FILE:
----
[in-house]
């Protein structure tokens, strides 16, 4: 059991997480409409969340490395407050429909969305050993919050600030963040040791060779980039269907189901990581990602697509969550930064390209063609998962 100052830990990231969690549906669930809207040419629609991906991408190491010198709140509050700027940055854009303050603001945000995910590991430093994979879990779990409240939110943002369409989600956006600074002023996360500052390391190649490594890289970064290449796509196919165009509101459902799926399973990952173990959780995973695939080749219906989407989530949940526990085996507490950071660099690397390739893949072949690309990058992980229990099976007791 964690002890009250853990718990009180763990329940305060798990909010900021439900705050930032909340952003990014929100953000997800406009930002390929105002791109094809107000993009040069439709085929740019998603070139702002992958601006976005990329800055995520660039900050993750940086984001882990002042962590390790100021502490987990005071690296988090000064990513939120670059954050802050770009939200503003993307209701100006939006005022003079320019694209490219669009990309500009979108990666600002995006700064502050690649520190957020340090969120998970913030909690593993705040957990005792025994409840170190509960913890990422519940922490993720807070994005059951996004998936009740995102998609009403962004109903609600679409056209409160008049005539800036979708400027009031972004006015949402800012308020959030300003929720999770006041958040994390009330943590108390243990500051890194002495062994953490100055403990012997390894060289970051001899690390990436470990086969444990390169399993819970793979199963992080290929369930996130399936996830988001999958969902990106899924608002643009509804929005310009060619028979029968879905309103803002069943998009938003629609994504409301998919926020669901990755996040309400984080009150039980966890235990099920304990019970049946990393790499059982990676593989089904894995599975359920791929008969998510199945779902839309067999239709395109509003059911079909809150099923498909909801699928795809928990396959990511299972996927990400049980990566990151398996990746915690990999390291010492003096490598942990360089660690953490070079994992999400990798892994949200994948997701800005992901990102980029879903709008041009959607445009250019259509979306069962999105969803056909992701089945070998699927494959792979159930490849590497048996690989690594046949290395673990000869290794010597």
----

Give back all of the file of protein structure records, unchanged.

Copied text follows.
[in-house]
């Protein structure tokens, strides 16, 4: 059991997480409409969340490395407050429909969305050993919050600030963040040791060779980039269907189901990581990602697509969550930064390209063609998962 100052830990990231969690549906669930809207040419629609991906991408190491010198709140509050700027940055854009303050603001945000995910590991430093994979879990779990409240939110943002369409989600956006600074002023996360500052390391190649490594890289970064290449796509196919165009509101459902799926399973990952173990959780995973695939080749219906989407989530949940526990085996507490950071660099690397390739893949072949690309990058992980229990099976007791 964690002890009250853990718990009180763990329940305060798990909010900021439900705050930032909340952003990014929100953000997800406009930002390929105002791109094809107000993009040069439709085929740019998603070139702002992958601006976005990329800055995520660039900050993750940086984001882990002042962590390790100021502490987990005071690296988090000064990513939120670059954050802050770009939200503003993307209701100006939006005022003079320019694209490219669009990309500009979108990666600002995006700064502050690649520190957020340090969120998970913030909690593993705040957990005792025994409840170190509960913890990422519940922490993720807070994005059951996004998936009740995102998609009403962004109903609600679409056209409160008049005539800036979708400027009031972004006015949402800012308020959030300003929720999770006041958040994390009330943590108390243990500051890194002495062994953490100055403990012997390894060289970051001899690390990436470990086969444990390169399993819970793979199963992080290929369930996130399936996830988001999958969902990106899924608002643009509804929005310009060619028979029968879905309103803002069943998009938003629609994504409301998919926020669901990755996040309400984080009150039980966890235990099920304990019970049946990393790499059982990676593989089904894995599975359920791929008969998510199945779902839309067999239709395109509003059911079909809150099923498909909801699928795809928990396959990511299972996927990400049980990566990151398996990746915690990999390291010492003096490598942990360089660690953490070079994992999400990798892994949200994948997701800005992901990102980029879903709008041009959607445009250019259509979306069962999105969803056909992701089945070998699927494959792979159930490849590497048996690989690594046949290395673990000869290794010597």